The New Zealand Product Stewardship Council (NZPSC) supports the Green Party policy on plastic bottles and single use plastic bags, released today.
The overwhelming weight of research shows that plastic bottles and single use plastic bags are causing significant environmental harm. The G20 Action Plan on Marine Litter recently recognised the urgent need for action to prevent and reduce marine litter in order to preserve human health and marine and coastal ecosystems, and mitigate marine litter’s economic costs and impacts. This report also reiterated the need to put in place effective actions such as product stewardship or bottle deposit schemes.
“Bottle deposit schemes are an internationally proven way of dealing with NZ’s 2.23 billion drink containers each year” says Sandra Murray, NZPSC Co-ordinator “All Canadian provinces, South Australia, NSW, most of Europe and much of the US already have bottle deposits, while England, Ireland, Scotland, Queensland and ACT are introducing them”
“Most drinks are purchased while away from the home, so kerbside recycling is not picking the bottles up. Only about 35-40% of drink containers get recycled as a result. A bottle deposit scheme would raise this to over 85%”
“A bottle deposit scheme would reduce litter by about 65%, create around 2,400 jobs nationwide and create fundraising opportunities for community groups. It would also reduce both plastic entering our oceans and greenhouse gas emissions” says Sandra
The ‘The Kiwi Bottle Drive’ campaign supported by the NZPSC has been raising awareness on the benefits of a bottle deposit scheme in New Zealand. As part of this campaign people have been encouraged to send plastic drink bottles to the Associate Minister for the Environment, Scott Simpson, calling for the introduction of a bottle deposit scheme under S23 of the Waste Minimisation Act 2008.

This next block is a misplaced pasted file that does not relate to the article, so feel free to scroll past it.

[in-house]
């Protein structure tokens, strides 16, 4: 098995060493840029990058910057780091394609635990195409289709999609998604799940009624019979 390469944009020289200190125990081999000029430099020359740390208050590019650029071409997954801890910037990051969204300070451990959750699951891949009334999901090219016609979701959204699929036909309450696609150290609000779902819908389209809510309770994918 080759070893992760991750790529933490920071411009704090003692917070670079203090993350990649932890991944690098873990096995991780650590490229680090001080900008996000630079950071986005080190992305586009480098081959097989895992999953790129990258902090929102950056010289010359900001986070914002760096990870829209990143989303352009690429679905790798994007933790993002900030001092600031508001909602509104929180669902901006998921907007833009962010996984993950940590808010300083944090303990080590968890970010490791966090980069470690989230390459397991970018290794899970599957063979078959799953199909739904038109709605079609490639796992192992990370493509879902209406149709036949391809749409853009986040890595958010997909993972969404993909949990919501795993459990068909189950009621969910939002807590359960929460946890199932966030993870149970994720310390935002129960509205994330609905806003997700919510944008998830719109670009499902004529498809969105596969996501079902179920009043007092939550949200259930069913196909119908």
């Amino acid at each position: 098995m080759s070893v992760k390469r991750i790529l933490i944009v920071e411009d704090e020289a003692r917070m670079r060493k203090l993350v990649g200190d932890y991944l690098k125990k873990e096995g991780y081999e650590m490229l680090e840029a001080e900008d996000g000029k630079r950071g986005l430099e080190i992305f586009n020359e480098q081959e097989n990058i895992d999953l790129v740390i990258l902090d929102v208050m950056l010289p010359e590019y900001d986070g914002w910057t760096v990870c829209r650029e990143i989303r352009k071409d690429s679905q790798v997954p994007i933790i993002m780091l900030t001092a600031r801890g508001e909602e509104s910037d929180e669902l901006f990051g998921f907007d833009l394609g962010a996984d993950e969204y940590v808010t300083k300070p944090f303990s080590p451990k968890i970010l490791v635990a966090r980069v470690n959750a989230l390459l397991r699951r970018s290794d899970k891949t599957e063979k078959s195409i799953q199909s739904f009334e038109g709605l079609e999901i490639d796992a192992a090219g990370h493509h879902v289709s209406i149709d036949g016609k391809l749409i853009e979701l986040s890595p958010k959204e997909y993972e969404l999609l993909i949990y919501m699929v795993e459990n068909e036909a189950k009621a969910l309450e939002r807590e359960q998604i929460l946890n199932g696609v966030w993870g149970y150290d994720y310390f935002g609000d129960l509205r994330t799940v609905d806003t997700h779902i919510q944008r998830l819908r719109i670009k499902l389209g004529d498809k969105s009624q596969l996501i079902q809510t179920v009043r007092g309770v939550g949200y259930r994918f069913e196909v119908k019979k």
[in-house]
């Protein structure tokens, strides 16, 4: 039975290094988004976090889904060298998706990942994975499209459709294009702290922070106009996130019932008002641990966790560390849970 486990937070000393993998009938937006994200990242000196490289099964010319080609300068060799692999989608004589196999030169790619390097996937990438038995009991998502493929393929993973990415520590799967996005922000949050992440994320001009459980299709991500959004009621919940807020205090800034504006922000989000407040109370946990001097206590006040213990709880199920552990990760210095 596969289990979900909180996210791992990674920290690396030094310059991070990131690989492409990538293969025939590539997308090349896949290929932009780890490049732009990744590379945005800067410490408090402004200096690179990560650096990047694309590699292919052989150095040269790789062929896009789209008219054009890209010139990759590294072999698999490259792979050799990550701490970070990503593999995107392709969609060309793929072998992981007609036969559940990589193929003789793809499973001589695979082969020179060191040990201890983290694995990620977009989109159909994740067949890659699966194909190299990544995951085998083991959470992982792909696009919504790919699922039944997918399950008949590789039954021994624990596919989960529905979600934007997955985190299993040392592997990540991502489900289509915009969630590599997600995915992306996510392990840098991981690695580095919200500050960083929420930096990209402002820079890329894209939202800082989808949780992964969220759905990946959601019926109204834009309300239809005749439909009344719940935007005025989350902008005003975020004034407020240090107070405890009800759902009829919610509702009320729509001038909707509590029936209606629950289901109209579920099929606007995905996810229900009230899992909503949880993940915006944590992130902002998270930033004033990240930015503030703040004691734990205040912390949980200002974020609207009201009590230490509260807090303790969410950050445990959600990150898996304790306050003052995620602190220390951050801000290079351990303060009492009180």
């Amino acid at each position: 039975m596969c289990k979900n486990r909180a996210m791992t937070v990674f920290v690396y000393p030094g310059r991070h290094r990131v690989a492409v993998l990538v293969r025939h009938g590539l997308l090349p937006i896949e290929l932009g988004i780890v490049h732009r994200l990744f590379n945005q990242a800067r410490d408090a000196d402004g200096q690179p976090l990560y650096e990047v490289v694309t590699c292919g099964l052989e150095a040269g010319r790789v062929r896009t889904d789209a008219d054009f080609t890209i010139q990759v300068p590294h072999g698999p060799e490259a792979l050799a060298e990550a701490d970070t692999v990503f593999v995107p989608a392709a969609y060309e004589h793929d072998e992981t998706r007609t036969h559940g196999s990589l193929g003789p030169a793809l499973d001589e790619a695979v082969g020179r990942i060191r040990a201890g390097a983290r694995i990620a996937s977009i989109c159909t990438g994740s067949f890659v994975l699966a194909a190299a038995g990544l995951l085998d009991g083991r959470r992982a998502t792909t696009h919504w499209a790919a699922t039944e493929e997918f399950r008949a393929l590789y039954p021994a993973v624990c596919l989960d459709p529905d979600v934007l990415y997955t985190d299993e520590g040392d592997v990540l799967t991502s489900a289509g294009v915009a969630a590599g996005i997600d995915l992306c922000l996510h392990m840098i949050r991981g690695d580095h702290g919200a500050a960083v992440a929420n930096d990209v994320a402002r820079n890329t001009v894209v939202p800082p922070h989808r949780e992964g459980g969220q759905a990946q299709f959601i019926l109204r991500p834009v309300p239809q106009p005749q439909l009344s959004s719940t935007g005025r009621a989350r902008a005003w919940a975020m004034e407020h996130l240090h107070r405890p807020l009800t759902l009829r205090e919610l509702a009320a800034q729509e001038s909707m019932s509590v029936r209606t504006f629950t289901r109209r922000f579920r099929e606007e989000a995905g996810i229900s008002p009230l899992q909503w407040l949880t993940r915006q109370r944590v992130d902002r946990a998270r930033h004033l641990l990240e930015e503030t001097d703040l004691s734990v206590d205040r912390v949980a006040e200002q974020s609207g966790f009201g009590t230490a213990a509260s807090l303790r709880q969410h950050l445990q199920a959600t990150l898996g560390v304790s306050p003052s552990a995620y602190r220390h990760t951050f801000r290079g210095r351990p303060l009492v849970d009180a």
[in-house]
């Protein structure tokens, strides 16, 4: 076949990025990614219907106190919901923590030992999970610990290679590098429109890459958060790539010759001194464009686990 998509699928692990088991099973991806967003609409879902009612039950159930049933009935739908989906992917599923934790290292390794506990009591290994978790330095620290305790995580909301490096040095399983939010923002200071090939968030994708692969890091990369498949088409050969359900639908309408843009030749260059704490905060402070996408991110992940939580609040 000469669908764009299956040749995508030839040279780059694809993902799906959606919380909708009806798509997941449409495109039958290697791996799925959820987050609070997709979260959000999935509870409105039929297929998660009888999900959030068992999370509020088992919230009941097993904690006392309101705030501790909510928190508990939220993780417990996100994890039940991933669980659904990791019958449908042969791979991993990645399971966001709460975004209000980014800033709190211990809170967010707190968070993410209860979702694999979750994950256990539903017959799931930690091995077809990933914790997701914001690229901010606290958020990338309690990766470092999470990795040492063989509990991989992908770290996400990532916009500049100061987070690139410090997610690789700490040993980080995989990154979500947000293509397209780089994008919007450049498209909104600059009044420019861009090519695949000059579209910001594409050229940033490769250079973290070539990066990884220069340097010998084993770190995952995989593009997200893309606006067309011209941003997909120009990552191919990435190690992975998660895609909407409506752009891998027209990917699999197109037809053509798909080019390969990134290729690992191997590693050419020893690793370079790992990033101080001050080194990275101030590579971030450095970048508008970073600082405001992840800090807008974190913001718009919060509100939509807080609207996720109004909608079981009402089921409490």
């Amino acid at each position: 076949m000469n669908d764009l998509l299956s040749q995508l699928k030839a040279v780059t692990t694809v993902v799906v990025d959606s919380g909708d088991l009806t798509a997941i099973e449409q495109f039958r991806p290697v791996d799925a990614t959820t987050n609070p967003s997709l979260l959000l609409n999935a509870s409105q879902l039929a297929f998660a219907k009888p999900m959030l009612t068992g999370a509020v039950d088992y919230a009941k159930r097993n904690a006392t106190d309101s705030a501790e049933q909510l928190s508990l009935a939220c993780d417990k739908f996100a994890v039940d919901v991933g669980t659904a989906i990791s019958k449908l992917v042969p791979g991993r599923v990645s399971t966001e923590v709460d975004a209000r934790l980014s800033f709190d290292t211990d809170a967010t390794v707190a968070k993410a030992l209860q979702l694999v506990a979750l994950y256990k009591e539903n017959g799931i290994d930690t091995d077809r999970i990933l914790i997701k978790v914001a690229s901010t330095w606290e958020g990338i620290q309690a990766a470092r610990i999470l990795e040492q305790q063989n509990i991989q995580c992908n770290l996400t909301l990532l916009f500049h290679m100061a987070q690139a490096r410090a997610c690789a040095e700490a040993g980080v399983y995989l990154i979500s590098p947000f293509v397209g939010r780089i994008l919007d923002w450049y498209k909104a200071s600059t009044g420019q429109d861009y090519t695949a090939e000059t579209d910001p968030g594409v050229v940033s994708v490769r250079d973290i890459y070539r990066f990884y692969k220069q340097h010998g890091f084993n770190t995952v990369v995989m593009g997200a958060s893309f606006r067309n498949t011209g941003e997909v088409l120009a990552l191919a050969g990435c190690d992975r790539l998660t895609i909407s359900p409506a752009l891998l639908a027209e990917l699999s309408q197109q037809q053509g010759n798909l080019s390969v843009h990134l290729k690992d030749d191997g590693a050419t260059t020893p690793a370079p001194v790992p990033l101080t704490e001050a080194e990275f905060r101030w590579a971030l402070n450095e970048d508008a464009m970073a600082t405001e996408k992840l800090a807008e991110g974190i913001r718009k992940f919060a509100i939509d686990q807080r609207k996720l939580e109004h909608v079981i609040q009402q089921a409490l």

“We believe more than 3,000 bottles have been sent to the Minister and nearly 5,000 people have signed a petition calling for bottle deposits” says Sandra “everyone keeps asking us ‘why don’t we have this already? It’s just common cents!”
The NZPSC is also supportive of the Green Party policy to firstly introduce a 20c levy on single use plastic bags, and then phase them out over three years.
“Single-use plastic bags are an unnecessary product,” says Dr Trisia Farrelly, Senior Lecturer at Massey University. “All single- use plastics are made to be thrown away. Their material properties are either immediately or eventually hazardous to human and non-human life – often in unpredictable ways”.
Plastics leach monomers and additives and attract and carry persistent organic pollutants into marine life from the bottom to the top of the food chain and human life is not exempt from the deleterious impacts of these plastic/toxin entanglements.
“The public are becoming increasingly aware of the urgency to respond to the negative impacts of single-use plastics” says Dr Farrelly “Government has to respond to the public’s well-warranted concerns regarding these easily avoidable and hazardous materials.”
The movement in New Zealand to introduce a levy or a ban on single-use plastic bags has been growing stronger, with thousands signing petitions calling for a ban or levy. Support was also shown by the 90% of mayors who signed a letter calling for a ban or levy.
The Green Party call for a Zero Waste vision, and for all plastic packaging and products to be covered by a product stewardship scheme under the Waste Minimisation Act (2008), is a responsible reaction to the acknowledgement of a global problem.
“The Waste Minimisation Act (2008) was intended to be used to manage problematic waste,” says Sandra. “Recent research shows there will be more plastic than fish in the oceans by 2050; and that plastic is now present in approximately one third of the fish caught in many marine zones. These plastic contaminated fish end up on our dinner tables, suggesting a strong need for our government to take action.”
The NZPSC is pleased a political party has taken this issue seriously enough to raise it during an election period. “We are confident most political parties support bottle deposits and the regulation of single-use plastic bags” says Sandra “However, industry lobbyists have in the past worked to supress the urgent and considered management of these hazardous products by providing ‘alternative facts’ to decision makers, delaying action”.